Cook Time 8 hours(Approx)
Pulled Pork is commonly made using either a Boston Butt or a Collar Butt. Both of these cuts are from the shoulder area of a Pig, with a Boston Butt containing the blade bone whilst the Collar Butt is boneless.
Due to the high levels of intramuscular fat, these cuts require cooking at a low temperature for a long period of time in order to break down the muscle fibres and rendering the internal fat.
Once cooked and rested, the juicy meat is pulled apart, served and enjoyed!
Take your pork cut out of the fridge and remove from packaging. Pat dry and begin to trim any excess fat or silver skin present.
Once happy with your trim it’s time to season. We recommend applying 2 rubs, the first being a ‘base layer’ containing more salt & garlic to work on the meat first. These are finer rubs to be applied lightly all over the pork and left for 5-10 minutes to begin drawing the moisture to the surface. Then it’s time to apply the second rub being the ‘Flavour layer’, applied liberally all over the pork which will then be drawn into the meat. This rub will give it the colour and flavour profile you want to achieve. Click here for suggested combinations.
Get your BBQ of choice to run steadily at 250f/120c. Whilst this is happening, it gives the meat time to absorb the flavours and ready to go straight on once the temperature is achieved.
Place the cut of pork on the BBQ indirect of the heat source and leave for an hour. Prepare your spritz bottle with 50/50 water & apple cider vinegar or apple juice. TL@A TIP Ensure the nozzle is set to a light mist and not a jet once the trigger is pressed! Once the hour has passed, check the pork isn’t looking dry and if so, use your spritz bottle to spray & cool off any spots. Continue smoking & checking every 45 minutes to an hour, repeating this process until the bark has ‘set’ and you’re happy with the colour.
Once the bark has set, the internal temp should be around 165f/74c which means it has hit the stall. Get an aluminium or metal tray and place 4 large knobs of butter inside, as well as 1/4 bottle of The For Saucemen Rib Glaze, or your favourite glaze/sauce. Remove pork from the BBQ, place inside the tray and cover with thick aluminium foil, wrapping tightly to seal the edges. Place back on the BBQ.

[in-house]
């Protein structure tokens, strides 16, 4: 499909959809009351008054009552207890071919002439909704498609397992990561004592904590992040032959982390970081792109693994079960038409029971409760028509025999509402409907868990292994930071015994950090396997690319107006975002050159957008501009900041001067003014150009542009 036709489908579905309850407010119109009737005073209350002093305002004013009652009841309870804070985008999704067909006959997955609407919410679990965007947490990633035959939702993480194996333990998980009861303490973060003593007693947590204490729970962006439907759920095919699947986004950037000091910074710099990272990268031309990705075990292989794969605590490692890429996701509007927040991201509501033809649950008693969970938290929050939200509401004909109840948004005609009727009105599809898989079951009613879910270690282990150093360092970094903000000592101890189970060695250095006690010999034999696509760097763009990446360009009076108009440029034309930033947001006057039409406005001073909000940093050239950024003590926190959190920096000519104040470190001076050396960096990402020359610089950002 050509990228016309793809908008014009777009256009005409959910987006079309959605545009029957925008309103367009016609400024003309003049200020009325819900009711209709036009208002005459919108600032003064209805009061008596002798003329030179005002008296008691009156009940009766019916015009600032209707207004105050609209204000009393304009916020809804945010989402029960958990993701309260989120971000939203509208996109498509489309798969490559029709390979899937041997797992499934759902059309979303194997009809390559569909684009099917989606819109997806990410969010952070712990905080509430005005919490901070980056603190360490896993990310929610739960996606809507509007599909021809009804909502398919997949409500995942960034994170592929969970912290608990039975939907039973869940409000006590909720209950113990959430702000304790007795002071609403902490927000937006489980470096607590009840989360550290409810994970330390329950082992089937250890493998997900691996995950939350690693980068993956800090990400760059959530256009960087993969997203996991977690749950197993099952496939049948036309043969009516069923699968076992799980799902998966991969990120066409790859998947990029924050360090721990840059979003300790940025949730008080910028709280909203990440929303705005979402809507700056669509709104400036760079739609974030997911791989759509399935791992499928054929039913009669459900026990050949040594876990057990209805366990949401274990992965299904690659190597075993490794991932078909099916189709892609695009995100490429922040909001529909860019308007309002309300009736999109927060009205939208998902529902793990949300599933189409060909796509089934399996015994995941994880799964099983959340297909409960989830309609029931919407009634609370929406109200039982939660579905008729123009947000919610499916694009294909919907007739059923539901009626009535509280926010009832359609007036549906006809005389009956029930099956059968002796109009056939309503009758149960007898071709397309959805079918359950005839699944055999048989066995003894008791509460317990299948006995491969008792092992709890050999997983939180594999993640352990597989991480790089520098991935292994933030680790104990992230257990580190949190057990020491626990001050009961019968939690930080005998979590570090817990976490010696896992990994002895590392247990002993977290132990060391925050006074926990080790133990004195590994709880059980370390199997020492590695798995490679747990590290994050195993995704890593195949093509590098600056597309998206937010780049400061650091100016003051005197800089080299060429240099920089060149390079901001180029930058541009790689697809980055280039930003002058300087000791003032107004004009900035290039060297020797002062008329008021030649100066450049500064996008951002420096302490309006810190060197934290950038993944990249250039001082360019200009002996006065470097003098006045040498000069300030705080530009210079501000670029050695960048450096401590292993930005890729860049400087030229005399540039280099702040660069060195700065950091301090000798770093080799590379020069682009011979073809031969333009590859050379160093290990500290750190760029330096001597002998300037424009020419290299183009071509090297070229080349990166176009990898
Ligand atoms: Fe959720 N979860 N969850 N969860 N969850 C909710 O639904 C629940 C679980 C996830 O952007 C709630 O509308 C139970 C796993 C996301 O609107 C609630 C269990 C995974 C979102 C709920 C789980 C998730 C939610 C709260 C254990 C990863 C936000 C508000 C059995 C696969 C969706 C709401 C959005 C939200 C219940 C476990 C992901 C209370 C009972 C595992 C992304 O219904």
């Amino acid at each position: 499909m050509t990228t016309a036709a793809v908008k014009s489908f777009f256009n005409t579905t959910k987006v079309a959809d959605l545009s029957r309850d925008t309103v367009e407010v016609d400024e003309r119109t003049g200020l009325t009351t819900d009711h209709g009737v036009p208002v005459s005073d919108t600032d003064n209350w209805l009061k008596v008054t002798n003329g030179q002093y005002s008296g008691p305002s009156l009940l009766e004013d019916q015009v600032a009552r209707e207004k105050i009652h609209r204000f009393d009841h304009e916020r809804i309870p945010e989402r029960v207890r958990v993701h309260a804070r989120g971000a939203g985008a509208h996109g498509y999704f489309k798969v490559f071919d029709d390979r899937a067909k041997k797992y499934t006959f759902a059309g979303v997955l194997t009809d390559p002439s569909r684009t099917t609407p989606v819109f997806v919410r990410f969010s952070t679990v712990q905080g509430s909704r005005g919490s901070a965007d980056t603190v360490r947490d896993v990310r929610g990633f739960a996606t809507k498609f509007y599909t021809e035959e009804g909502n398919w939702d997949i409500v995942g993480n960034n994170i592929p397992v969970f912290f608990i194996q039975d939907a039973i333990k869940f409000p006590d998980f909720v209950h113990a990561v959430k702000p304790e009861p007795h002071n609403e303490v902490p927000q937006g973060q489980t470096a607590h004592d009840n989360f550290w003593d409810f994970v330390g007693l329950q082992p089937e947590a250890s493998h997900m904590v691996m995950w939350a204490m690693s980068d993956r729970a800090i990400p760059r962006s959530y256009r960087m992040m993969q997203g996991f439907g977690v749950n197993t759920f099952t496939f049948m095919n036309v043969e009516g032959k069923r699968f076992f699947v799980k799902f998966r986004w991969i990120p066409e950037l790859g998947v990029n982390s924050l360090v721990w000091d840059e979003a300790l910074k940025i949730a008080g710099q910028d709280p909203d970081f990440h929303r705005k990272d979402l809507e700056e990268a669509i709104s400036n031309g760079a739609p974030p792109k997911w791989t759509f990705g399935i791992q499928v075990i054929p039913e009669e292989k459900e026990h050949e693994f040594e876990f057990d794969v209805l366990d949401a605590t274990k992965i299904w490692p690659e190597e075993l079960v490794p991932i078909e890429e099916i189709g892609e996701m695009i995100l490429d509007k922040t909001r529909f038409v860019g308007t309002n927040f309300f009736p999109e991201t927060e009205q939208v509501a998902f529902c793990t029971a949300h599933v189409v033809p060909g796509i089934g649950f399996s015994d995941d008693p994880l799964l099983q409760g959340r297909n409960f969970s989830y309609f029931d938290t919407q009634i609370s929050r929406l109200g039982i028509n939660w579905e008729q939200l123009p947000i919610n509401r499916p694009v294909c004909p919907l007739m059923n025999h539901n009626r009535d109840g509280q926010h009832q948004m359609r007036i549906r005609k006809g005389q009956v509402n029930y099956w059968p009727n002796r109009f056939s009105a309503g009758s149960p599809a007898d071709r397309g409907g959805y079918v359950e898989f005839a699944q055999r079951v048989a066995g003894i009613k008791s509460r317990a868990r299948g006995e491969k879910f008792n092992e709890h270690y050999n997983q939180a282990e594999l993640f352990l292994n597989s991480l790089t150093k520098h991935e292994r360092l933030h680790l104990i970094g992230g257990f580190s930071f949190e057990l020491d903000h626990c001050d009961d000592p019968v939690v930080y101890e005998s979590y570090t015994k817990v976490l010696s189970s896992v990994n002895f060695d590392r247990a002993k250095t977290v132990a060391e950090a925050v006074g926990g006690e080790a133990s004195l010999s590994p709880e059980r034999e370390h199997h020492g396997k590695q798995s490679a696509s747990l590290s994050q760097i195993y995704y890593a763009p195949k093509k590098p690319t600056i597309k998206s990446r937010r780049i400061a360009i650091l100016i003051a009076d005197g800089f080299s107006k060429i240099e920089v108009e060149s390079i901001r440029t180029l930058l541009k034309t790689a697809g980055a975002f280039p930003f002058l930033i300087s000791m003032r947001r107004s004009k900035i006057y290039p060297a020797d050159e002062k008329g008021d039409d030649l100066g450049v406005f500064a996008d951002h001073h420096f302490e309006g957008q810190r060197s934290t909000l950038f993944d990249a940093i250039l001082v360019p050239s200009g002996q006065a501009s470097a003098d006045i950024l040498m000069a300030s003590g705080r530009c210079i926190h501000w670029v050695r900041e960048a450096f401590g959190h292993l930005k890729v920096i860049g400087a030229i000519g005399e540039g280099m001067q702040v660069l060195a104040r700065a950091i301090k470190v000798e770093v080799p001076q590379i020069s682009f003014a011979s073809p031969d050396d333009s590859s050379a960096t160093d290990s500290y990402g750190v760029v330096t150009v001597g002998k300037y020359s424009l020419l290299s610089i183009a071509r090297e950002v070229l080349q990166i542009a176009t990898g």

Once the pork is back on the BBQ, the temperature can be increased to 275f/135¢ to help speed the cook up, however, it is not necessary if time is not an issue. Every 30 minutes, probe the pork in 3 spots (Left side, Centre, Right side).
Once it reaches around 195f/90c, begin checking every 15 minutes until the probe slides in and out of the pork without resistance in all 3 spots (See tips below). When this happens, remove the pork from the BBQ and leave at room temperature for 15minutes. Ideally it should then rest in an insulated cooler for around 1 hour.
Once rested, remove the foil from the tray. Grab yourself some cotton gloves, then put a pair of nitrile gloves on top and pull the juicy, tender meat apart inside the tray. Mixing in the butter and rib glaze for some mouth-watering, delicious pork to serve in Taco’s, Burgers or as part of a platter!
Choose your cut: Depending on how much time you have and how many people you want to feed will help determine which cut to use. Boston Butts are larger and therefore will cater for more people but will take longer. An average 4-5kg Boston Butt will feed a large crowd whilst an average 2-3 kg Collar Butt will feed a family with leftovers or a small group.
Season your meat: We recommend using 2 rubs for maximum flavour, however, feel free to use your preferred pork rub on its own. If using 2, here are some well paired combinations to try out.
Smoke Flavour: Depending if you are using a Pellet, Charcoal or Offset smoker, you will have different options regarding smoke flavour profile. For pellet smokers, our range of fruit wood pellets work really well with pork, or maybe try something new with our charcoal hardwood blended pellets for a unique flavour and colour. If using charcoal, our range of slow burn wood chunks work really well when used during a cook. 2 to 3 chunks is normally enough to get good smoke flavor for a full cook.
Wrap: You can get away with not wrapping the pork at all. This will result in a much firmer Bark and the cook taking significantly longer. You can also just wrap in thick aluminium foil with some butter or a few sprays from the spritz bottle for moisture, ensuring the foil is wrapped tightly around the pork.
Doneness: The best way to judge is by feel. The probe will give you an indication but feel will tell you for sure. A reading between 205-210f /95-100c is normally when the pork is ready to remove from the smoker.